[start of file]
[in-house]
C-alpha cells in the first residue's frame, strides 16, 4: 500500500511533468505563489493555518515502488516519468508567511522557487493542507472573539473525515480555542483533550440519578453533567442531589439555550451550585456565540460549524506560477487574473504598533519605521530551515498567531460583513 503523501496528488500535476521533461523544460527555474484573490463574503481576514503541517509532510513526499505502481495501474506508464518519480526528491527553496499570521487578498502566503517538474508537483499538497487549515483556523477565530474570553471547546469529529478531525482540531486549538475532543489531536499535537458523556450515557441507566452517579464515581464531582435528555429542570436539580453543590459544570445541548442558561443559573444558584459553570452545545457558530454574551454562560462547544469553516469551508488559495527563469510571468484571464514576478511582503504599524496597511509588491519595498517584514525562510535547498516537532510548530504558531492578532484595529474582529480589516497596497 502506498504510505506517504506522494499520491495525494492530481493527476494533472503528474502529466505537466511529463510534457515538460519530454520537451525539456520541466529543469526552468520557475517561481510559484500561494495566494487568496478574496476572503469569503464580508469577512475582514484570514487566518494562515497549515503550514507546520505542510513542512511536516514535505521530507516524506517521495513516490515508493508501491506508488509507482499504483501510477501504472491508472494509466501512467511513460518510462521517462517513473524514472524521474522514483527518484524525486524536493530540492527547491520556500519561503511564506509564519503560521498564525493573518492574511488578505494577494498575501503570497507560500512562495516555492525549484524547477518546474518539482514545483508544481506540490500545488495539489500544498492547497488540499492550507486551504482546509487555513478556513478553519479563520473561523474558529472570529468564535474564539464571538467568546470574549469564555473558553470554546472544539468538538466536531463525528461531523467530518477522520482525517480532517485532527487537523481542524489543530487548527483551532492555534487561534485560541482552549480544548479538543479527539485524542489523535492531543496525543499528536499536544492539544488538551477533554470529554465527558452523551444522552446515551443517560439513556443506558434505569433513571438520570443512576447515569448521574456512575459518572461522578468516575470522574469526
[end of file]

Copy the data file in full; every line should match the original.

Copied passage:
[in-house]
C-alpha cells in the first residue's frame, strides 16, 4: 500500500511533468505563489493555518515502488516519468508567511522557487493542507472573539473525515480555542483533550440519578453533567442531589439555550451550585456565540460549524506560477487574473504598533519605521530551515498567531460583513 503523501496528488500535476521533461523544460527555474484573490463574503481576514503541517509532510513526499505502481495501474506508464518519480526528491527553496499570521487578498502566503517538474508537483499538497487549515483556523477565530474570553471547546469529529478531525482540531486549538475532543489531536499535537458523556450515557441507566452517579464515581464531582435528555429542570436539580453543590459544570445541548442558561443559573444558584459553570452545545457558530454574551454562560462547544469553516469551508488559495527563469510571468484571464514576478511582503504599524496597511509588491519595498517584514525562510535547498516537532510548530504558531492578532484595529474582529480589516497596497 502506498504510505506517504506522494499520491495525494492530481493527476494533472503528474502529466505537466511529463510534457515538460519530454520537451525539456520541466529543469526552468520557475517561481510559484500561494495566494487568496478574496476572503469569503464580508469577512475582514484570514487566518494562515497549515503550514507546520505542510513542512511536516514535505521530507516524506517521495513516490515508493508501491506508488509507482499504483501510477501504472491508472494509466501512467511513460518510462521517462517513473524514472524521474522514483527518484524525486524536493530540492527547491520556500519561503511564506509564519503560521498564525493573518492574511488578505494577494498575501503570497507560500512562495516555492525549484524547477518546474518539482514545483508544481506540490500545488495539489500544498492547497488540499492550507486551504482546509487555513478556513478553519479563520473561523474558529472570529468564535474564539464571538467568546470574549469564555473558553470554546472544539468538538466536531463525528461531523467530518477522520482525517480532517485532527487537523481542524489543530487548527483551532492555534487561534485560541482552549480544548479538543479527539485524542489523535492531543496525543499528536499536544492539544488538551477533554470529554465527558452523551444522552446515551443517560439513556443506558434505569433513571438520570443512576447515569448521574456512575459518572461522578468516575470522574469526